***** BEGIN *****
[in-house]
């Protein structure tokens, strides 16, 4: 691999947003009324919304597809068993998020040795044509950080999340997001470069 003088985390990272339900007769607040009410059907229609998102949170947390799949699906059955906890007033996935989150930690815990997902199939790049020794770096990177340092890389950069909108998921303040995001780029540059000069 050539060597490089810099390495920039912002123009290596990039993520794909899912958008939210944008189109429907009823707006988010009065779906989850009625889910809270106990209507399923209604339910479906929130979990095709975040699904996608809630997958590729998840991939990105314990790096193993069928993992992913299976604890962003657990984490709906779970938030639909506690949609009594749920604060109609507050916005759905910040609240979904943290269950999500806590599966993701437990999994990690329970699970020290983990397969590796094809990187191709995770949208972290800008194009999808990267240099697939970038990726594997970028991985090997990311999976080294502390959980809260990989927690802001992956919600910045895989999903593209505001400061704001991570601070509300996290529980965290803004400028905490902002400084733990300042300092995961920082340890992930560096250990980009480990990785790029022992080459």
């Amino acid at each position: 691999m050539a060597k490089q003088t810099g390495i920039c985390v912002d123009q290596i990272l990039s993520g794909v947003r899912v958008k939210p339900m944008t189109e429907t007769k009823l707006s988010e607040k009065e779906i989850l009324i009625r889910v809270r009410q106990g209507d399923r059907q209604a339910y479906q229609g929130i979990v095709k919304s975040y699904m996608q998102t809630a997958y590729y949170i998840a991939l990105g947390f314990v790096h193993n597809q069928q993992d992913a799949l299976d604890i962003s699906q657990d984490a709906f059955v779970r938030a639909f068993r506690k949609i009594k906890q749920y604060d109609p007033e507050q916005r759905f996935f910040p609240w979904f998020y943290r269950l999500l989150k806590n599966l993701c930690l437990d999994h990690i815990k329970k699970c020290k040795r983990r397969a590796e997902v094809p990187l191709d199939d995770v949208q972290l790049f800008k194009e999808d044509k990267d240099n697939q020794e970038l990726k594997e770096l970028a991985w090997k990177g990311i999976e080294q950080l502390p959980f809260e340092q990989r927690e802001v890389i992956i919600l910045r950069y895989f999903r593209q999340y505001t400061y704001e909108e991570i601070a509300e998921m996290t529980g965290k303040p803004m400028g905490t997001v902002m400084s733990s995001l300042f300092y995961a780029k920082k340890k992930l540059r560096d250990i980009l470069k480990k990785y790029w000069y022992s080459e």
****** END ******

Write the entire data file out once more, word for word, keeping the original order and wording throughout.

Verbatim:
[in-house]
């Protein structure tokens, strides 16, 4: 691999947003009324919304597809068993998020040795044509950080999340997001470069 003088985390990272339900007769607040009410059907229609998102949170947390799949699906059955906890007033996935989150930690815990997902199939790049020794770096990177340092890389950069909108998921303040995001780029540059000069 050539060597490089810099390495920039912002123009290596990039993520794909899912958008939210944008189109429907009823707006988010009065779906989850009625889910809270106990209507399923209604339910479906929130979990095709975040699904996608809630997958590729998840991939990105314990790096193993069928993992992913299976604890962003657990984490709906779970938030639909506690949609009594749920604060109609507050916005759905910040609240979904943290269950999500806590599966993701437990999994990690329970699970020290983990397969590796094809990187191709995770949208972290800008194009999808990267240099697939970038990726594997970028991985090997990311999976080294502390959980809260990989927690802001992956919600910045895989999903593209505001400061704001991570601070509300996290529980965290803004400028905490902002400084733990300042300092995961920082340890992930560096250990980009480990990785790029022992080459």
């Amino acid at each position: 691999m050539a060597k490089q003088t810099g390495i920039c985390v912002d123009q290596i990272l990039s993520g794909v947003r899912v958008k939210p339900m944008t189109e429907t007769k009823l707006s988010e607040k009065e779906i989850l009324i009625r889910v809270r009410q106990g209507d399923r059907q209604a339910y479906q229609g929130i979990v095709k919304s975040y699904m996608q998102t809630a997958y590729y949170i998840a991939l990105g947390f314990v790096h193993n597809q069928q993992d992913a799949l299976d604890i962003s699906q657990d984490a709906f059955v779970r938030a639909f068993r506690k949609i009594k906890q749920y604060d109609p007033e507050q916005r759905f996935f910040p609240w979904f998020y943290r269950l999500l989150k806590n599966l993701c930690l437990d999994h990690i815990k329970k699970c020290k040795r983990r397969a590796e997902v094809p990187l191709d199939d995770v949208q972290l790049f800008k194009e999808d044509k990267d240099n697939q020794e970038l990726k594997e770096l970028a991985w090997k990177g990311i999976e080294q950080l502390p959980f809260e340092q990989r927690e802001v890389i992956i919600l910045r950069y895989f999903r593209q999340y505001t400061y704001e909108e991570i601070a509300e998921m996290t529980g965290k303040p803004m400028g905490t997001v902002m400084s733990s995001l300042f300092y995961a780029k920082k340890k992930l540059r560096d250990i980009l470069k480990k990785y790029w000069y022992s080459e």